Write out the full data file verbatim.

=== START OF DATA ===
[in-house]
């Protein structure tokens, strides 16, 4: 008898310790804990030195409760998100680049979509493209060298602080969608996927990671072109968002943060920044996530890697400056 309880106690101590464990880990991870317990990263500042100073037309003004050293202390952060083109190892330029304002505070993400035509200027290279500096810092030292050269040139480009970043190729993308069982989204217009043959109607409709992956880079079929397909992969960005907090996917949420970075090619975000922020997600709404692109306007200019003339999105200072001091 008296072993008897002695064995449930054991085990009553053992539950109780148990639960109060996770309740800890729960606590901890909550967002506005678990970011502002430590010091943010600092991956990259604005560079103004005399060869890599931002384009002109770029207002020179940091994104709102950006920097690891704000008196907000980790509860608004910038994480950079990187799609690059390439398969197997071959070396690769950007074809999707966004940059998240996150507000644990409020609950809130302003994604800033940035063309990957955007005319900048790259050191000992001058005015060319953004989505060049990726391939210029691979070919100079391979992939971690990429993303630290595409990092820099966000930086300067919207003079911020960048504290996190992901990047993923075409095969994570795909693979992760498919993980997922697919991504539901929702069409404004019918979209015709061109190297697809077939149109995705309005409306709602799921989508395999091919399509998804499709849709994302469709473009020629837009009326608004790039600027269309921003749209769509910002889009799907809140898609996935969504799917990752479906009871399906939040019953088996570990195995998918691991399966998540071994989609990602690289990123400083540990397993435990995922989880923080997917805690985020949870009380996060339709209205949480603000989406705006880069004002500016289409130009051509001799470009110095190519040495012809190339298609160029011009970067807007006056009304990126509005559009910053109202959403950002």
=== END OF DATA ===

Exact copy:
[in-house]
């Protein structure tokens, strides 16, 4: 008898310790804990030195409760998100680049979509493209060298602080969608996927990671072109968002943060920044996530890697400056 309880106690101590464990880990991870317990990263500042100073037309003004050293202390952060083109190892330029304002505070993400035509200027290279500096810092030292050269040139480009970043190729993308069982989204217009043959109607409709992956880079079929397909992969960005907090996917949420970075090619975000922020997600709404692109306007200019003339999105200072001091 008296072993008897002695064995449930054991085990009553053992539950109780148990639960109060996770309740800890729960606590901890909550967002506005678990970011502002430590010091943010600092991956990259604005560079103004005399060869890599931002384009002109770029207002020179940091994104709102950006920097690891704000008196907000980790509860608004910038994480950079990187799609690059390439398969197997071959070396690769950007074809999707966004940059998240996150507000644990409020609950809130302003994604800033940035063309990957955007005319900048790259050191000992001058005015060319953004989505060049990726391939210029691979070919100079391979992939971690990429993303630290595409990092820099966000930086300067919207003079911020960048504290996190992901990047993923075409095969994570795909693979992760498919993980997922697919991504539901929702069409404004019918979209015709061109190297697809077939149109995705309005409306709602799921989508395999091919399509998804499709849709994302469709473009020629837009009326608004790039600027269309921003749209769509910002889009799907809140898609996935969504799917990752479906009871399906939040019953088996570990195995998918691991399966998540071994989609990602690289990123400083540990397993435990995922989880923080997917805690985020949870009380996060339709209205949480603000989406705006880069004002500016289409130009051509001799470009110095190519040495012809190339298609160029011009970067807007006056009304990126509005559009910053109202959403950002």